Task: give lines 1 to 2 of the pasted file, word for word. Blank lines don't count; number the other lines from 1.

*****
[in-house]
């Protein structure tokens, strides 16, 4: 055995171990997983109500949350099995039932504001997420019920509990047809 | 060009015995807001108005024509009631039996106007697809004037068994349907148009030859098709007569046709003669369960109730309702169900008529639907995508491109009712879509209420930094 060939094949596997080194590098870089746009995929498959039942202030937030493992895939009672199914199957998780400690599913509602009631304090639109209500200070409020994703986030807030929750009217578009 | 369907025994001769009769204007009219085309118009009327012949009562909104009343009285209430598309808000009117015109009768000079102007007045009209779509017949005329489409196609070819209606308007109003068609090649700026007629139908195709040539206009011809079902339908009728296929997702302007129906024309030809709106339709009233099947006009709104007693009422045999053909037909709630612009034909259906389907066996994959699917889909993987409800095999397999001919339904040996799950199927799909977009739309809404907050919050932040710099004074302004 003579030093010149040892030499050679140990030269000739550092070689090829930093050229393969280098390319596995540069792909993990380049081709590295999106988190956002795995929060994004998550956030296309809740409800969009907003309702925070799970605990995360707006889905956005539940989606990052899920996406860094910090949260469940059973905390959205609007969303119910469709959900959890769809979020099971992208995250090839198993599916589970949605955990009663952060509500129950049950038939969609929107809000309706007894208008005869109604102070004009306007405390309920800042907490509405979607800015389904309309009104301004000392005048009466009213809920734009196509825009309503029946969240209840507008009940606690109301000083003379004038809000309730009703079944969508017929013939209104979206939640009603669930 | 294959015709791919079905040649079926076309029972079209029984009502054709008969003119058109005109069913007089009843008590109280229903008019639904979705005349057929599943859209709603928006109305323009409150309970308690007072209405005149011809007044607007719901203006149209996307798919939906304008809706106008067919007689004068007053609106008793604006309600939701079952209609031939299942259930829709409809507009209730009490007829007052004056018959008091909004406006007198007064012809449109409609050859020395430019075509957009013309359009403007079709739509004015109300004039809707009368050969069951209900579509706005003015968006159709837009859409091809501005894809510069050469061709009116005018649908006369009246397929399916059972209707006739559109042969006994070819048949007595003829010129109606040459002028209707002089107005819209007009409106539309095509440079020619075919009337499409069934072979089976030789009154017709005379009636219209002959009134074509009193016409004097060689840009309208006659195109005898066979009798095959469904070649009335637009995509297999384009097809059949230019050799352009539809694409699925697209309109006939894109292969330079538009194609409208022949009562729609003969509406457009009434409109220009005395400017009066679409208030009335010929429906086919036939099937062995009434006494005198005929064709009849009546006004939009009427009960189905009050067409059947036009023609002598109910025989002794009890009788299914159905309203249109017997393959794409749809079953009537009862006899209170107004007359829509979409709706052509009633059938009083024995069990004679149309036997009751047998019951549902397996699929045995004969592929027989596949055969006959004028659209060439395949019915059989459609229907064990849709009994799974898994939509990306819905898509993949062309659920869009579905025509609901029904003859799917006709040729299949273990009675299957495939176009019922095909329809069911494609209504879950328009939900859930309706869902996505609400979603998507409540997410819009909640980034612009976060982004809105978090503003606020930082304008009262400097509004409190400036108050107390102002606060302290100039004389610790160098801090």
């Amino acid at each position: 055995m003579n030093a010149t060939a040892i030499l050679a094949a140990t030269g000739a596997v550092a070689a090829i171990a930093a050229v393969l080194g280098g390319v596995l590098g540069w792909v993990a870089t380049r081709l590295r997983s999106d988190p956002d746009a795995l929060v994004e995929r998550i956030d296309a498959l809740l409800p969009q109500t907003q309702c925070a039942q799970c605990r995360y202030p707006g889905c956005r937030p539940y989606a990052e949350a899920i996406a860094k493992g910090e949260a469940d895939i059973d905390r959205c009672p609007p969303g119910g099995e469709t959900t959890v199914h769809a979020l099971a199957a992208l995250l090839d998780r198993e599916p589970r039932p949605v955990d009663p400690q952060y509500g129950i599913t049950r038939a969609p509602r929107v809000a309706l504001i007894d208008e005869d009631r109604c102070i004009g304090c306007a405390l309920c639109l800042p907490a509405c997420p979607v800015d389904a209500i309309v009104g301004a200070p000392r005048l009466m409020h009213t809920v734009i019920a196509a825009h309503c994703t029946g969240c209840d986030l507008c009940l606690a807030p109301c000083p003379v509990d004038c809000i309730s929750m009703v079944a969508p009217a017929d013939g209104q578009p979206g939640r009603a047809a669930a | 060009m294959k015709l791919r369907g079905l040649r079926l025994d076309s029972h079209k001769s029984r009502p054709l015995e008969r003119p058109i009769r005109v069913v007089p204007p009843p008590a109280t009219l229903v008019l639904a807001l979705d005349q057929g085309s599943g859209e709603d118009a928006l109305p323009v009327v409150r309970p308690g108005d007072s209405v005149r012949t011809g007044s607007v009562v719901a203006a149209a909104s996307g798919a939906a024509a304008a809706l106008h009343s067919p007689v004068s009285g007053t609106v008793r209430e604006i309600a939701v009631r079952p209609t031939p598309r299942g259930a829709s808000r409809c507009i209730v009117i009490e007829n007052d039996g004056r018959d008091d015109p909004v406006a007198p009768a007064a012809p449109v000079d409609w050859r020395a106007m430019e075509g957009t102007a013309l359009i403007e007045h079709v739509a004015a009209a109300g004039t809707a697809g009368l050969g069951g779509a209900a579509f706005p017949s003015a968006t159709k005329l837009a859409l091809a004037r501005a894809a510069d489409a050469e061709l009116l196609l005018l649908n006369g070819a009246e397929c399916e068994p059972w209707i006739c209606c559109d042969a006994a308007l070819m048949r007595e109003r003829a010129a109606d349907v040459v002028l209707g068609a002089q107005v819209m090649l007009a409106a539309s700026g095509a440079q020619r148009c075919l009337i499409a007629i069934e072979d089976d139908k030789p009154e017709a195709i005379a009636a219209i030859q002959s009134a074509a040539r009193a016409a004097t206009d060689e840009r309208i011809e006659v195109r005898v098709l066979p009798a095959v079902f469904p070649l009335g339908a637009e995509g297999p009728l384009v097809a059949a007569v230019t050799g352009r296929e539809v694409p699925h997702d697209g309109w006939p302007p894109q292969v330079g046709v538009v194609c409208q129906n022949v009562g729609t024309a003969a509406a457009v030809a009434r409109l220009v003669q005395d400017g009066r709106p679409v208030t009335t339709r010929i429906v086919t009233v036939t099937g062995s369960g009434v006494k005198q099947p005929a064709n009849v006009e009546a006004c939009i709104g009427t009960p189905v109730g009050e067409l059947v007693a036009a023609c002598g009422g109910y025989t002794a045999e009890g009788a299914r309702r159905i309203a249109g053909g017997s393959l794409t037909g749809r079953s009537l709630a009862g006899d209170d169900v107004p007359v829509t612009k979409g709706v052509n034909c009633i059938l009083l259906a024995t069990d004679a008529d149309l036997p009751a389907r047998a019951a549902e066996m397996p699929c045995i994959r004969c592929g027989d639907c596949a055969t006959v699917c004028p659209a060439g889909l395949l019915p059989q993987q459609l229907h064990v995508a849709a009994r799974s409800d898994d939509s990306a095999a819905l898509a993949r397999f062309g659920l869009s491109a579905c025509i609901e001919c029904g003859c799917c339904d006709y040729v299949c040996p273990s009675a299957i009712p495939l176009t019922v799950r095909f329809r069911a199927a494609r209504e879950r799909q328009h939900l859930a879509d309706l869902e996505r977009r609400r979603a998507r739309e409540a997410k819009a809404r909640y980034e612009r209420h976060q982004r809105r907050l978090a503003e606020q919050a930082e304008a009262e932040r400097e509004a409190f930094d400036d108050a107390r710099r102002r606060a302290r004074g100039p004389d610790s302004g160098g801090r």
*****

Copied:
[in-house]
């Protein structure tokens, strides 16, 4: 055995171990997983109500949350099995039932504001997420019920509990047809 | 060009015995807001108005024509009631039996106007697809004037068994349907148009030859098709007569046709003669369960109730309702169900008529639907995508491109009712879509209420930094 060939094949596997080194590098870089746009995929498959039942202030937030493992895939009672199914199957998780400690599913509602009631304090639109209500200070409020994703986030807030929750009217578009 | 369907025994001769009769204007009219085309118009009327012949009562909104009343009285209430598309808000009117015109009768000079102007007045009209779509017949005329489409196609070819209606308007109003068609090649700026007629139908195709040539206009011809079902339908009728296929997702302007129906024309030809709106339709009233099947006009709104007693009422045999053909037909709630612009034909259906389907066996994959699917889909993987409800095999397999001919339904040996799950199927799909977009739309809404907050919050932040710099004074302004 003579030093010149040892030499050679140990030269000739550092070689090829930093050229393969280098390319596995540069792909993990380049081709590295999106988190956002795995929060994004998550956030296309809740409800969009907003309702925070799970605990995360707006889905956005539940989606990052899920996406860094910090949260469940059973905390959205609007969303119910469709959900959890769809979020099971992208995250090839198993599916589970949605955990009663952060509500129950049950038939969609929107809000309706007894208008005869109604102070004009306007405390309920800042907490509405979607800015389904309309009104301004000392005048009466009213809920734009196509825009309503029946969240209840507008009940606690109301000083003379004038809000309730009703079944969508017929013939209104979206939640009603669930 | 294959015709791919079905040649079926076309029972079209029984009502054709008969003119058109005109069913007089009843008590109280229903008019639904979705005349057929599943859209709603928006109305323009409150309970308690007072209405005149011809007044607007719901203006149209996307798919939906304008809706106008067919007689004068007053609106008793604006309600939701079952209609031939299942259930829709409809507009209730009490007829007052004056018959008091909004406006007198007064012809449109409609050859020395430019075509957009013309359009403007079709739509004015109300004039809707009368050969069951209900579509706005003015968006159709837009859409091809501005894809510069050469061709009116005018649908006369009246397929399916059972209707006739559109042969006994070819048949007595003829010129109606040459002028209707002089107005819209007009409106539309095509440079020619075919009337499409069934072979089976030789009154017709005379009636219209002959009134074509009193016409004097060689840009309208006659195109005898066979009798095959469904070649009335637009995509297999384009097809059949230019050799352009539809694409699925697209309109006939894109292969330079538009194609409208022949009562729609003969509406457009009434409109220009005395400017009066679409208030009335010929429906086919036939099937062995009434006494005198005929064709009849009546006004939009009427009960189905009050067409059947036009023609002598109910025989002794009890009788299914159905309203249109017997393959794409749809079953009537009862006899209170107004007359829509979409709706052509009633059938009083024995069990004679149309036997009751047998019951549902397996699929045995004969592929027989596949055969006959004028659209060439395949019915059989459609229907064990849709009994799974898994939509990306819905898509993949062309659920869009579905025509609901029904003859799917006709040729299949273990009675299957495939176009019922095909329809069911494609209504879950328009939900859930309706869902996505609400979603998507409540997410819009909640980034612009976060982004809105978090503003606020930082304008009262400097509004409190400036108050107390102002606060302290100039004389610790160098801090």